Blog Post

Say hello to SQL Live Health Check - part 1


When you need to manage a number of SQL instances, monitoring them becomes one of your priority task. In some large environment, you might have some third party tools to help you do that. System Center suite have Operation manager (SCOM) which can helps you monitor servers along with SQL server. Not to mention other tools such as Foglight, Spotlight, SQL diagnostic manager etc, those are all great tools with alerts and historical data. However, they do all require a big installation and the cost of them might not fit your budget.

If you are running in a shop that is limited in budget (who isn't now days), where you cannot get those tools, you might need to write custom code to send out alert on each instance and that's pretty much it, however you cannot see in a single glance on the healthiness of all your SQL instances!

Here is what I come up with, a very simple health check that checks and record some key information of the db instance, with a display works great on your desktop where you can put that on the side and it will alert you when your instance is having issues. Such as the page life expectancy drops or blocking occurs. Where you can either look at the blocking info from the app, or the trend of PLE, to see if you require to login to the instance for troubleshooting.

The Main screen (listed below) shows you all the db instances you are currently monitoring and their base info:

* server name was hidden as demo

As you can see in the screenshot above, it has clear color coding that alerts you when something is wrong, and you can configure the threshold for buffer hit ratio and PLE to suit your needs.

You can see that the screen contain 2 lines for each db instance, let me get to the details of each:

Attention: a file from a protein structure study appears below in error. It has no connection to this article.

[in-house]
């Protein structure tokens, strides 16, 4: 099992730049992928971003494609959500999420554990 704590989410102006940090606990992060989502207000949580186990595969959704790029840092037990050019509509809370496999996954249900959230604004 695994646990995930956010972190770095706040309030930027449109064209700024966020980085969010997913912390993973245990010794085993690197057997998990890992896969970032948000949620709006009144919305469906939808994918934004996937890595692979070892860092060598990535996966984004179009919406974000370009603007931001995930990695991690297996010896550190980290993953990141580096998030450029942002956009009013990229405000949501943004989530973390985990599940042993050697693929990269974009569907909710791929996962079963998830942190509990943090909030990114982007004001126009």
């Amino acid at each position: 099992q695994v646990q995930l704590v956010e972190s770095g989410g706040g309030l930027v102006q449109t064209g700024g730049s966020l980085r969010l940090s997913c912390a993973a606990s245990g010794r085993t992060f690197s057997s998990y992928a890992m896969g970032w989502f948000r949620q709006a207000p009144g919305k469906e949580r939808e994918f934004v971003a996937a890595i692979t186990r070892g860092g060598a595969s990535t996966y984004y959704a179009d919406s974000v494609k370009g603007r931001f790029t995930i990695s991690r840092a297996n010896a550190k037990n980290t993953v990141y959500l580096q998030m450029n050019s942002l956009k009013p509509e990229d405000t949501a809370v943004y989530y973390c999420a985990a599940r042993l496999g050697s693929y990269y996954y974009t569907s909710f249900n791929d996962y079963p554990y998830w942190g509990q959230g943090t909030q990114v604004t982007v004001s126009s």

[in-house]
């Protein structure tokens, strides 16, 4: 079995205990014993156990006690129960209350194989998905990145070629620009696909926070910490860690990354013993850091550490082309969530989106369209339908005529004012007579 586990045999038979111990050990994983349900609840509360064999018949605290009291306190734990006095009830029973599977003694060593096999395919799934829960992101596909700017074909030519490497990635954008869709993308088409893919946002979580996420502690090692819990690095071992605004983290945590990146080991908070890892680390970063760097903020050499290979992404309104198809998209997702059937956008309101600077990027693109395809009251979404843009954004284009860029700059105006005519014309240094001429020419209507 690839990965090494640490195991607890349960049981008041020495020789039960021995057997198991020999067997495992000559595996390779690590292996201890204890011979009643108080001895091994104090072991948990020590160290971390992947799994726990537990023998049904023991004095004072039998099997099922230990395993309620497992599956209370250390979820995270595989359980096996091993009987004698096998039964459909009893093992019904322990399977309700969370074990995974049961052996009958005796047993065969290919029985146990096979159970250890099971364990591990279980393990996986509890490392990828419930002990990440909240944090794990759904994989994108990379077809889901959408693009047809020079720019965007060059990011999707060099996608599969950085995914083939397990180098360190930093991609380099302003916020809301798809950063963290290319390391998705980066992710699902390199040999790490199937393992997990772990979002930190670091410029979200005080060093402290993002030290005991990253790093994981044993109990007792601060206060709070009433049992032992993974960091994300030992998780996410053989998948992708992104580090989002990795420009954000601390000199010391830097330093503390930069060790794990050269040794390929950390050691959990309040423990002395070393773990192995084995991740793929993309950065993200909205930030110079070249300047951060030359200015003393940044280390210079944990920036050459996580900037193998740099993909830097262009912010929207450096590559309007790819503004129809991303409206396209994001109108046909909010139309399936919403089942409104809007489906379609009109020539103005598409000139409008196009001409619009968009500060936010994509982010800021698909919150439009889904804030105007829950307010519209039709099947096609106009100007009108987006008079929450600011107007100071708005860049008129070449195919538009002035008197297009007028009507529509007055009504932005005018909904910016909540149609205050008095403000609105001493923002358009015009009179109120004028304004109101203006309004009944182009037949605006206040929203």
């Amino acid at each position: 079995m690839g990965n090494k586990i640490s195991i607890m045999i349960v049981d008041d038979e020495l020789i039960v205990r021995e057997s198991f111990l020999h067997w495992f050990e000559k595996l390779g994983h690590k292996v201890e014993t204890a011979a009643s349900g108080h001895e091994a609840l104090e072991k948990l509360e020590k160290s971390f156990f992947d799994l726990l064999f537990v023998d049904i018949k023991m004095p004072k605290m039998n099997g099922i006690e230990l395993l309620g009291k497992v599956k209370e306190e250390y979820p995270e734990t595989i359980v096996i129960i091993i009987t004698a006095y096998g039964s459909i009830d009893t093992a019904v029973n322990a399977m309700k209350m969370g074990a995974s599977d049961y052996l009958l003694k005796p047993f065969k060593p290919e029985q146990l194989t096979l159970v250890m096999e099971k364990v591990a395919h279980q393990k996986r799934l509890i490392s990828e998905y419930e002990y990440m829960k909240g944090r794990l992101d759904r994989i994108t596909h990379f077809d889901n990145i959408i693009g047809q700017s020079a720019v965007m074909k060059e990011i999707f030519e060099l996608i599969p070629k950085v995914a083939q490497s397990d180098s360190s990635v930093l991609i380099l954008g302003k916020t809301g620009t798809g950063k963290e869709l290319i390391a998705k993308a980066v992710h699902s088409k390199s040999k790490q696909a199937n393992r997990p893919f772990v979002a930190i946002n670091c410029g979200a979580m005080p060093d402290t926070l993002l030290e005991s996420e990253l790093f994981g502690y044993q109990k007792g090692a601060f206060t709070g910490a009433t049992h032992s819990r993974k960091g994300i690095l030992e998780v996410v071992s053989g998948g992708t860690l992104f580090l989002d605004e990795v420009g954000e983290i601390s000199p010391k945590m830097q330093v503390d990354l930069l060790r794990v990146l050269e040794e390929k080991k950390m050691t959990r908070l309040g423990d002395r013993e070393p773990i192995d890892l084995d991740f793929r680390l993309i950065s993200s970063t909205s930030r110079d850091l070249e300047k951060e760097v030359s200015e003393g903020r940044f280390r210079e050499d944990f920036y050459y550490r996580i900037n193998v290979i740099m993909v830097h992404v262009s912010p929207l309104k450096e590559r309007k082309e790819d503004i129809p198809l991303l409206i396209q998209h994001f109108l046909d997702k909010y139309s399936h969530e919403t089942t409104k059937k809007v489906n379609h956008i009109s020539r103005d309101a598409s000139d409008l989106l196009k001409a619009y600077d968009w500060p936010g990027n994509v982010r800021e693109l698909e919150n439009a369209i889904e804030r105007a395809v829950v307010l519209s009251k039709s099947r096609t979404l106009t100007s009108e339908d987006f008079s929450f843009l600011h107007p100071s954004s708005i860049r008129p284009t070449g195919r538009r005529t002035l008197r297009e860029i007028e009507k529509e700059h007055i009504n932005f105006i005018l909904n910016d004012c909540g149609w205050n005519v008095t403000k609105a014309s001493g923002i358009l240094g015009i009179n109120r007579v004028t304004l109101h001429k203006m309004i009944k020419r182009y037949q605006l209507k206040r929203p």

The first line contains the db instance name (hidden for demo) and PLE shown in readable friendly format, the second line have 4 items as below:

Bif any blocking occurs at the moment, red means blocking is detected
BHRbuffer hit ratio value
LRDB instance last restart date
0slast part is the number of seconds it took to capture the info, 0s means less then 1 second.

The bottom part have a refresh button that allow you to make a manual collection refresh if required, the date next to it show the last refresh time, where if you have auto refresh enabled (configurable), it will keep update and show you when it was last executed. The last part shows the total time it took for the overall collection (2 seconds for this case). The difference between this to the one for each server is that this is the total time taken for all servers, where the one for each server shows the time taken for that given server. As you can see from the demo above, we have 16 db instances and it only take 2 seconds to capture all info, which is very fast and lightweight for the db instance.

This helps to show you in a single glance the healthiness of all your db instances, when anything changed to red, it should be something one should pay attention to, this helps to simpler the monitoring and helps DBA to be alerted if anything happens.

In the next post, I will go through the rest of the app and how you can configure the thresholds. If you like to try it out now, please feel free to go here for download (


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